Amorphis – Under The Red Cloud

album by:
Amorphis
Price:
£11.99

Reviewed by:
Rating:
5
On August 28, 2015
Last modified:August 28, 2015

Summary:

‘Under The Red Cloud’ is beyond fascinating; it is another magnificent gift from the Gods of variation.

Amorphis – Under The Red Cloud

With 25 years passing miraculously and the band drifting away from their death metal roots, this doesn’t stop Amorphis excelling in their craft. The Finnish metallers carry something special; the ability to produce variation and to apply all of it into their music. And they have done that especially on their 12th studio album, ‘Under The Red Cloud‘. Special guests such as Eluveitie’s Chrigel Glanzmann join the band to bring what is to be a wonderfully creative album. ‘Natural phenomena, seasons and the human mind’ are examples of the lyrical writing throughout this album. Does the album do itself justice compared to their last release, ‘Circle’? Quite possibly.

Not many albums I have heard have an outstanding kickstart to an album; if it has, you are expecting a positive outcome. Title & first track ‘Under The Red Cloud’ has done that exactly. With a gorgeously classic piano intro with a follow up to gentling guitars, both electric & acoustic, and drums which you then suddenly receive a fist in your face with everything exploding into a masterpiece of a first track. This song clearly screams ‘Amorphis’; with that being said, you are expected to believe there are a few surprises ahead. The rest of the album, what can I say? The band have outdone it with a huge selection of genres all combined together. It is a ‘classically-progressively-melodically-heavy-folk metal’ album. That sounds atrocious, I know, but this is how I can put this album into description.

‘The Four Wise Ones’ has a black/death metal approach connecting to Wintersun & Insomnium with under water vocal effects. Whereas ‘Bad Blood’, synthesized sensations come streaming through your ears with the first few seconds being able to figure out if it’s keys or guitars; that is terrific production going on right there. Rechberger’s drumming kicks you so far up your ass you are bound to be stunned by the hard work gone into the song. We are going back to the ‘Elegy’ years with the next track ‘The Skull’. Are you feeling incredibly sexy? Those thoughts have that song written all over it. I would also like to add the surprising Dragonforce sound-a-like shred towards the end. I don’t know if it’s a good add-on but it certainly doesn’t dispute the track itself. A lyrics video was released for ‘Death of a King’ and as soon as I heard this, excluding the yoga-feels, I felt as though the bass is heard clearly in this song only. What makes up for that is the outstanding blend of that and the sitar to make it one of the most interesting tracks on the album. ‘Sacrifice’, having a music video put online on the 21st August is the safest song they could put out. It is simplistic yet a good Amorphis song. I reckon this was used to expect the unexpected which I think is very clever of the band to do.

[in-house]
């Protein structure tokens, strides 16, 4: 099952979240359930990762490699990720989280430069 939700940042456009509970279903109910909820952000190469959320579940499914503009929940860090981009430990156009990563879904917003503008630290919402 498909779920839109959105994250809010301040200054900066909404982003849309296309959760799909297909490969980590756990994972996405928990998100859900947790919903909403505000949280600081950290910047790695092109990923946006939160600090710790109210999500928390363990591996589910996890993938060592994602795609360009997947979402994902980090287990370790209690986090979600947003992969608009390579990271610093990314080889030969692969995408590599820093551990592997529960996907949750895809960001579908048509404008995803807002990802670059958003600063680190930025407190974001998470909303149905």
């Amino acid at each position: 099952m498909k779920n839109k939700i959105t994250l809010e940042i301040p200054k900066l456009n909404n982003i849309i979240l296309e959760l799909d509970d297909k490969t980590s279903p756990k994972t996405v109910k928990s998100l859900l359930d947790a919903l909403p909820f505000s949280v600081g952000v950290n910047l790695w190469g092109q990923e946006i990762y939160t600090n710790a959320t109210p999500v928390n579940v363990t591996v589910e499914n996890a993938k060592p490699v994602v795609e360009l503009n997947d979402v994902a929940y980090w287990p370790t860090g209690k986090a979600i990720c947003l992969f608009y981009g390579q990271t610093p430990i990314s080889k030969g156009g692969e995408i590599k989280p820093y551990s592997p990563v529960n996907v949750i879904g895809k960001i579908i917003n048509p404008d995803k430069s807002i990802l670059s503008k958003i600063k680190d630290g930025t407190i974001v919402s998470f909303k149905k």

‘Dark Path’, possibly my favourite track, has every member stepping into their own spotlight and together they accompany each other fantastically, musically & productively. The progressive ‘Enemy At The Gates’ blooms Symphony X and Dream Theater with a touch of hellish growls from the almighty Tomi Joutsen. ‘Tree Of Ages’ cries out Eluveitie with splashes of Elvenking added into the mix; which for me is the most unusual song Amorphis have recorded yet I want to go and down many tankards of beer and dance like any drunk-ass idiot would. We conclude with ‘White Night’ which again we see the band experiment with their progressive roots plus a special guest female vocalist who’s name I unfortunately cannot find out. The sitar makes its final appearance combining with the vicious growls together in their heavy chorus. Vocals from both parties bring out the power ballad which isn’t very Amorphis, but it ends the album on a massive high.

Amorphis once again do not fail to impress with their memorising choruses and technicality they bring to light. They are a blessing, live and on album. Although it is sad to say that Etelävuori’s bass is unheard in the mix apart from the one track as mentioned. But in all honesty, with various genres and a huge amount of mesmerising vocals, clean and harsh, what other negativity could I give? Amorphis’ sound & production improves greatly on every recording and I have no doubt you would be proud to have this release in your greatest album collection. The overall conclusion? ‘Under The Red Cloud’ is beyond fascinating; it is another magnificent gift from the Gods of variation.

‘Under The Red Cloud’ is beyond fascinating; it is another magnificent gift from the Gods of variation.

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